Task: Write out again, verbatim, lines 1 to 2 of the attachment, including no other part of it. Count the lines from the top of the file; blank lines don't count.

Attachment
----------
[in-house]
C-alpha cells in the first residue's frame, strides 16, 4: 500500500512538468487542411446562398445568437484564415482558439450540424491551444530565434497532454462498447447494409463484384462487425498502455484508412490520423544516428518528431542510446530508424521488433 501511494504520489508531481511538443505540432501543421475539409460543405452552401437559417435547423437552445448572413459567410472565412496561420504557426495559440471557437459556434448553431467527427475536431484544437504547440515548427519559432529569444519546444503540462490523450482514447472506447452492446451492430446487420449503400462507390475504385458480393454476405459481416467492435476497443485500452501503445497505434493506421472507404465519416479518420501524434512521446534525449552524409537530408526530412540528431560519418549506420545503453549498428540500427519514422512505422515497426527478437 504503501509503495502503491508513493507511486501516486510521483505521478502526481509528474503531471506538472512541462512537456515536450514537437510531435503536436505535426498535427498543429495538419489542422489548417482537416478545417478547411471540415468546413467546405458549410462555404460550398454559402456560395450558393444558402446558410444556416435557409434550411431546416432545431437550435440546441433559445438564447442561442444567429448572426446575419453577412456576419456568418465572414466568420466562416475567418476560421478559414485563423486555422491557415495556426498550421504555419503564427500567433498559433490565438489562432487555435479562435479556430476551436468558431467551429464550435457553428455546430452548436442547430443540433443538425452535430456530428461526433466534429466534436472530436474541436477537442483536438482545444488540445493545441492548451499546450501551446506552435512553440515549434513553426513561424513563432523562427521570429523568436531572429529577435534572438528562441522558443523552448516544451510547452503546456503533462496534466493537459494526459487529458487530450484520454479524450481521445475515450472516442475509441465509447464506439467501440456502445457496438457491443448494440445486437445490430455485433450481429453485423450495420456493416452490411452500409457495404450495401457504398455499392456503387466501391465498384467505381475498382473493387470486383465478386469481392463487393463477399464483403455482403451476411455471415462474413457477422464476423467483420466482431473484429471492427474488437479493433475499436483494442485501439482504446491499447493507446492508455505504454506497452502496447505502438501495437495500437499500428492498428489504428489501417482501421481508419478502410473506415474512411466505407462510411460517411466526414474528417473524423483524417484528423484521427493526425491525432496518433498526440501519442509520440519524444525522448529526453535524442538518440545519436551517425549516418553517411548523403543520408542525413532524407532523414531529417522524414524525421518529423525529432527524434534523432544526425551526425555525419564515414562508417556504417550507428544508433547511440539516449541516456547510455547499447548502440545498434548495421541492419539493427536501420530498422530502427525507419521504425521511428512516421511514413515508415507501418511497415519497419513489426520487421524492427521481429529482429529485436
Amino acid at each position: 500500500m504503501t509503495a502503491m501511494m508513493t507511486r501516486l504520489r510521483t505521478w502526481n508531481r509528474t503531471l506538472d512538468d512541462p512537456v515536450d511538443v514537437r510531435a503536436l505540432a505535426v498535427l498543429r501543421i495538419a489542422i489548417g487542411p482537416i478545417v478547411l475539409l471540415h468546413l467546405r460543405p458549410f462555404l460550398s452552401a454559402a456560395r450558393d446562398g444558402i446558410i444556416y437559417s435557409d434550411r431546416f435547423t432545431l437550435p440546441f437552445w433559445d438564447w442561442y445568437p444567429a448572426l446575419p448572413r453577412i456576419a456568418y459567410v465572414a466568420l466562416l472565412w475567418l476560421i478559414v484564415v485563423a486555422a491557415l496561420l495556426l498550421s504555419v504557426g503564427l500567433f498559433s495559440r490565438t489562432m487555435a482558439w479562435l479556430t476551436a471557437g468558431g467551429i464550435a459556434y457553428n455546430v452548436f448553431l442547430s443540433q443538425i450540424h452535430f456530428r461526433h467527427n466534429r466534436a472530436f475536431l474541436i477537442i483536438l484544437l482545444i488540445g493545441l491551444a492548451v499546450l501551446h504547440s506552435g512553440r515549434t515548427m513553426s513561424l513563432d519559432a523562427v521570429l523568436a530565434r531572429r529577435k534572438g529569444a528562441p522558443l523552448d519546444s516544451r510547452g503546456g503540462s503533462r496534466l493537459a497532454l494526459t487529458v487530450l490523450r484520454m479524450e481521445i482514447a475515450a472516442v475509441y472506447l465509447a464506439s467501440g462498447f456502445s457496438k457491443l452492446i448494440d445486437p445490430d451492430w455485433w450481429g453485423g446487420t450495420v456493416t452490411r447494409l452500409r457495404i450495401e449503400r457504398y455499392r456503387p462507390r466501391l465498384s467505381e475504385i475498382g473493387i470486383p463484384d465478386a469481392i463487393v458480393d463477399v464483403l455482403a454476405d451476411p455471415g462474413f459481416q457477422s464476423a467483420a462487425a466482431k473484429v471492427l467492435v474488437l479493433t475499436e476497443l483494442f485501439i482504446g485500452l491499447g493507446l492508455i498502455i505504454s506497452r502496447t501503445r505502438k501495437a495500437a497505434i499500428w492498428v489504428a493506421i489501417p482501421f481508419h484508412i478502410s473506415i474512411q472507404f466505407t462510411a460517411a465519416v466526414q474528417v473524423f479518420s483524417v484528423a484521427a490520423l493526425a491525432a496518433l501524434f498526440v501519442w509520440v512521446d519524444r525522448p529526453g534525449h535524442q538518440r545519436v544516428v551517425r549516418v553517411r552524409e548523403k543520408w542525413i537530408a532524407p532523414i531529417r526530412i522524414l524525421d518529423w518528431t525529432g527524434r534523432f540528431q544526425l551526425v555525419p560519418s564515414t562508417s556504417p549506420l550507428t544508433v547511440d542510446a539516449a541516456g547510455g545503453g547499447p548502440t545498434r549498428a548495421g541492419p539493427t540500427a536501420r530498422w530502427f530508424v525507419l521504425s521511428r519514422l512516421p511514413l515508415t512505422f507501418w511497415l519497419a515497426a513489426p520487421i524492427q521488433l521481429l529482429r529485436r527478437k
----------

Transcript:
[in-house]
C-alpha cells in the first residue's frame, strides 16, 4: 500500500512538468487542411446562398445568437484564415482558439450540424491551444530565434497532454462498447447494409463484384462487425498502455484508412490520423544516428518528431542510446530508424521488433 501511494504520489508531481511538443505540432501543421475539409460543405452552401437559417435547423437552445448572413459567410472565412496561420504557426495559440471557437459556434448553431467527427475536431484544437504547440515548427519559432529569444519546444503540462490523450482514447472506447452492446451492430446487420449503400462507390475504385458480393454476405459481416467492435476497443485500452501503445497505434493506421472507404465519416479518420501524434512521446534525449552524409537530408526530412540528431560519418549506420545503453549498428540500427519514422512505422515497426527478437 504503501509503495502503491508513493507511486501516486510521483505521478502526481509528474503531471506538472512541462512537456515536450514537437510531435503536436505535426498535427498543429495538419489542422489548417482537416478545417478547411471540415468546413467546405458549410462555404460550398454559402456560395450558393444558402446558410444556416435557409434550411431546416432545431437550435440546441433559445438564447442561442444567429448572426446575419453577412456576419456568418465572414466568420466562416475567418476560421478559414485563423486555422491557415495556426498550421504555419503564427500567433498559433490565438489562432487555435479562435479556430476551436468558431467551429464550435457553428455546430452548436442547430443540433443538425452535430456530428461526433466534429466534436472530436474541436477537442483536438482545444488540445493545441492548451499546450501551446506552435512553440515549434513553426513561424513563432523562427521570429523568436531572429529577435534572438528562441522558443523552448516544451510547452503546456503533462496534466493537459494526459487529458487530450484520454479524450481521445475515450472516442475509441465509447464506439467501440456502445457496438457491443448494440445486437445490430455485433450481429453485423450495420456493416452490411452500409457495404450495401457504398455499392456503387466501391465498384467505381475498382473493387470486383465478386469481392463487393463477399464483403455482403451476411455471415462474413457477422464476423467483420466482431473484429471492427474488437479493433475499436483494442485501439482504446491499447493507446492508455505504454506497452502496447505502438501495437495500437499500428492498428489504428489501417482501421481508419478502410473506415474512411466505407462510411460517411466526414474528417473524423483524417484528423484521427493526425491525432496518433498526440501519442509520440519524444525522448529526453535524442538518440545519436551517425549516418553517411548523403543520408542525413532524407532523414531529417522524414524525421518529423525529432527524434534523432544526425551526425555525419564515414562508417556504417550507428544508433547511440539516449541516456547510455547499447548502440545498434548495421541492419539493427536501420530498422530502427525507419521504425521511428512516421511514413515508415507501418511497415519497419513489426520487421524492427521481429529482429529485436